While Richt says that he looks forward to Bogotay “competing on our kickoff, field goal, and extra point teams,” it’s likely to be on kickoffs where Bogotay gets his biggest opportunity. “I’m very comfortable with Blair (Walsh) as our extra-point and field-goal kicker,” Richt said after the Georgia Tech game. “It’s just that kickoffs have not really landed where they ought to land on a consistent basis.” I wouldn’t cast off Walsh into the Andy Bailey category just yet.

According to Marc Weiszer, Richt adds that Bogotay “has the capability of kicking the ball deep and that’s what we’re hoping to make sure we shore up.” Bogotay was 15-of-23 on field goals last year, and that’s exactly the same as Walsh managed in his first season. As another coincidence, both Walsh and Bogotay had a 52-yard kick as their longest field goal in 2008.

So if Bogotay is supposed to be the answer for kickoffs, you’re probably wondering how well he does it. He kicked off 52 times last season and had a total of 20 touchbacks. By comparison, Walsh kicked off 75 times last season and had just 4 touchbacks. Marc Weiszer also links to this video of Bogotay in action. (The kickoffs begin around 1:50 in.) Definitely impressive, but of course highlight videos never show the bad plays (if any). He obviously has the power to kick it through the end zone, and it’s important to note that, because it was junior college football, this footage shows him kicking off from the 30 yard line. Most footage of high school kickers has them kicking off from the 40 so you never know just how well it’s going to carry over into college.

A lot of people disagree with carrying three kickers on scholarship, but we also saw how frustrating and damaging it can be to shorten the field as the result of poor kickoffs. If this can fix the kickoff problem, it’s a scholarship well spent. And, again, Walsh still has plenty of potential as a placekicker.

Bogotay was also offered a scholarship by Hawaii. He’ll have three years of eligibility remaining.

Post “Otherwise, how do I know that they’re not looking at the best-looking girl in the stands?”

Wednesday March 25, 2009

Game operations is something that seems invisible and seamless to fans when it works, but teams spend a lot of time trying to make sure it happens that way.

In football, it usually has to do with getting the right personnel groups on and off the field. How often do we see a team have to waste a timeout because someone isn’t on the field for an extra point? Teams have to devote time to working out who should be ready to go when, how information gets communicated from the booth down to the players on the sideline and back, and they’ve even had to come up with the “get back coach” to keep the whole business from spilling over onto the field.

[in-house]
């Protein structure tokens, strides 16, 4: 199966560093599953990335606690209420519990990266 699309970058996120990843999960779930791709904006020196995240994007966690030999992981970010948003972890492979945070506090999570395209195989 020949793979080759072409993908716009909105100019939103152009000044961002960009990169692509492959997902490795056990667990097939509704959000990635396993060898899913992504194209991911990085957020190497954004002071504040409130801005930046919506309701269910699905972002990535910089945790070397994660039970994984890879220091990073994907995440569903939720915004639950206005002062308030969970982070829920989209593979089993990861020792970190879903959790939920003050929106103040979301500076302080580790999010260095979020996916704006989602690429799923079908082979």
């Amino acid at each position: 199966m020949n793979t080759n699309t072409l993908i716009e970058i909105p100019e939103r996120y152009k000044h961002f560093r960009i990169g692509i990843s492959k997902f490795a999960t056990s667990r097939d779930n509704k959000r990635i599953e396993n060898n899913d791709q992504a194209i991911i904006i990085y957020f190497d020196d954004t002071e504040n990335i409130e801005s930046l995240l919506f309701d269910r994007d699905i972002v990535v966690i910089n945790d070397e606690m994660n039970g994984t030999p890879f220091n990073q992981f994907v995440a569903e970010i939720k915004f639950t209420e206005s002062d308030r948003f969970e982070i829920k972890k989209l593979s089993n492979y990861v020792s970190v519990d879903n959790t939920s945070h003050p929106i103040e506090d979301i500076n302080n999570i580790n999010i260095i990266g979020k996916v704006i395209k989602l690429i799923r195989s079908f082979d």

If you’re interested in that kind of thing, the NY Times looks at the amount of time and thought that goes into planning a simple basketball timeout. Do we sit on the bench or huddle out on the court? Which way do we face? Who handles the clipboard? Who keeps track of time? “U.C.L.A. has heard that Kansas players sit in specific order.” It’s as orchestrated now as a pit stop during a NASCAR race. (h/t Double-A Zone)

Post Less interesting?

Wednesday March 25, 2009

So about the complaints that the NCAA Tournament is somehow more bland without any huge upsets and a Sweet 16 loaded with top seeds? Ratings were up during the opening weekend.

Through Sunday, the 2009 NCAA Tournament is averaging a 5.4/12 overnight rating on CBS, up 6% from a 5.1/12 through the same point in ’08. Coverage on Sunday averaged a 6.4 overnight rating, up 10% from a 5.8 last year, and Saturday’s games averaged a 6.3 overnight, up 5%.

It’ll be interesting to see now if those ratings continue into this weekend where there are quality matchups across the board.

Post So will you have mommy issues on the out pattern or not?

Wednesday March 25, 2009

The San Francisco 49ers – you know the team with the pants-dropping coachwants you to look at this watch and relaaaaaaax….relaaaaaaaax…

In the latest issue (of SI), Georgia quarterback Matthew Stafford said his meeting with the 49ers included a psychologist who persisted about the impact of the divorce of Stafford’s parents when Stafford was in high school. According to Stafford, the psychologist told him as if it sounded like he had “unfinished business” concerning the divorce. Stafford said no, and then said he felt if he should be wondering how much he was being charged by hour for the psychoanalysis. Stafford compared it to the interviews with teams who asked him to script plays.